Will the Union be Preserved? We have adopted a certain course of proceedure to suppress rebellion, and whether that course was agreeable to individual parties at the outset or not, it being entered upon, there is but one thing left, to wit: to fight it to the end. Upon this all are agreed. What will be the result, it is impossible for any man to say with certainty. We can only now appreciate and applaud the patriotism that is ever ready at our country’s call, to sustain a government which has never oppressed but always blessed all that sought its protection. It is a terrible necessity that can demand war between brothers and countrymen; and we can only justify war upon the grounds of that very necessity—that all other expedients have failed, that nothing else will answer, and that this will restore the country to union and peace, to justice and order. Whether it will so result, depends upon facts not yet determined. Is this rebellion, or is it revolution? that is, is it the work of a few who have misled or over-awed the many, or is it the wish and fixed determination of a large majority at the South, that the Union shall be dissolved? is it the result of temporary and transitory excitement, or is it a conscientious conviction, for which they will suffer and endure?

In our revolution of 1776, Great Britain mistook the nature and character of the contest. They deemed it a rebellion that could be crushed, and thus loyalty restored. It was not simple rebellion, but the firm determination of the people to be separate, free and independent; and when afterwards all else could have been satisfactorily arranged, the colonies would not assent to a re-union to the British crown. They came here and blockaded our ports, defeated our armies, and subdued the country step by step from Bunker Hill to Savannah; but they did not accomplish anything in subduing the people—the unconquerable will still remained, and eventually triumphed. It remains for us to prove whether our conflict arises from a conspiracy on the part of political leaders, in rebellion against the federal government, or is such a struggle on the part of the people that we should denominate it a revolution. If it is the first, defeat in the field will quell it, and the states may return to their allegiance, as stars driven from their orbits for a day, by the laws of gravi[ta]tion on which our solar system rests, come back to repeat their endless rounds about the great center; if it is the latter, battles may be lost or won and it will not restore a government founded upon the voluntary action of the people, in which the states hold their places not as conquered provinces, but as co-equal partners. It is not to be presumed that great states, many of them equal in extent to powerful kingdoms—indeed much beyond any kingdom or empire of Europe, save Russia, and inhabited by millions of freemen, brave, high spirited, energetic and jealous of their rights, can be held together except by voluntary cohesion; and if they could be held together by any other means, it would not be the restoration of the union that had its birth from the revolution of 1776.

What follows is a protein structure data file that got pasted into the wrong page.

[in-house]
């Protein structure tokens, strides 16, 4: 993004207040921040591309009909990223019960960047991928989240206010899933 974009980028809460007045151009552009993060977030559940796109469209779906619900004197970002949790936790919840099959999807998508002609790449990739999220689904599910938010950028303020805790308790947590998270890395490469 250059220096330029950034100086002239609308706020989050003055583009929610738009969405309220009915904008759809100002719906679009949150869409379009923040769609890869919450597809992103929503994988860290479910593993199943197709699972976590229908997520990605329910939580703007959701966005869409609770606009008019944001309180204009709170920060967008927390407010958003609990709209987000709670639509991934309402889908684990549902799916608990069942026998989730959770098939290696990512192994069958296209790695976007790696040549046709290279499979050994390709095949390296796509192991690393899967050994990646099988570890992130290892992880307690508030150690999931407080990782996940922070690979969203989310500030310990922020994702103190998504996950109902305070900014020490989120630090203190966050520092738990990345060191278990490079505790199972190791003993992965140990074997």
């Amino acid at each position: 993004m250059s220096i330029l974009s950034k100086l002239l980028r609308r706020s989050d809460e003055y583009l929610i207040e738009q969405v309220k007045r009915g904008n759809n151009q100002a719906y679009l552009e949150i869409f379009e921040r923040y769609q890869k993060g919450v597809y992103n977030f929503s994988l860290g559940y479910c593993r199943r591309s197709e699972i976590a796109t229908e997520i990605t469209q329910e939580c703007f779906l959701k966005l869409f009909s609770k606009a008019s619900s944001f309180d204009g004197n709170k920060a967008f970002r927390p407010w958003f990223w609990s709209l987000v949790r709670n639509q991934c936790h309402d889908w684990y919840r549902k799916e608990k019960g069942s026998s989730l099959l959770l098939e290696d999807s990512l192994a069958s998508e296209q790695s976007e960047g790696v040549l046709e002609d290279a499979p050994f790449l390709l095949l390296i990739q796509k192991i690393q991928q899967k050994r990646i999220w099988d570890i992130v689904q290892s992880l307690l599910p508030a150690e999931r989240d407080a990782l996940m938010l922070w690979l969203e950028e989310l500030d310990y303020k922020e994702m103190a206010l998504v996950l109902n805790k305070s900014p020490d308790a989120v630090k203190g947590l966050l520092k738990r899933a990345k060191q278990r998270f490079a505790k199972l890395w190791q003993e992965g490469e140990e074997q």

There never could be a doubt with any sane man of the ability of the North to march over the South. It cannot be done in a day, as some in their impatience would have it, for it is not so light a task that we may intrust it to raw recruits with a supply of one day’s rations; but it can be done, and if the war continues will be done, giving us possession of every important post in the country. If it were necessary, we could clear off the thousand millions of square miles so that not a city or cultivated field would remain; we could exterminate the nine millions of white people and re-settle—re-people the lands. There is no want of ability; and if such a work was demanded, there would be no want of a will. Never were twenty millions of people so strong and so well able to bear the losses of war as the twenty millions of the loyal states; never was a nation that could so speedily call into existence armies and fleets. Less than forty days have elapsed since President Lincoln called for troops, and already three hundred thousand have said—we are ready; ships have been offered of all classes and in any numbers; more than a million dollars a day have been actually contributed for the nation’s defence, and any amount tendered on call, while at the same time the national funds have advanced on the markets; arms have been flowing into the country and munitions of war have been accumulated more rapidly than was ever known in the history of any people; and we may therefore say without fear of contradiction, that we are a nation of unparelleled strength and resources.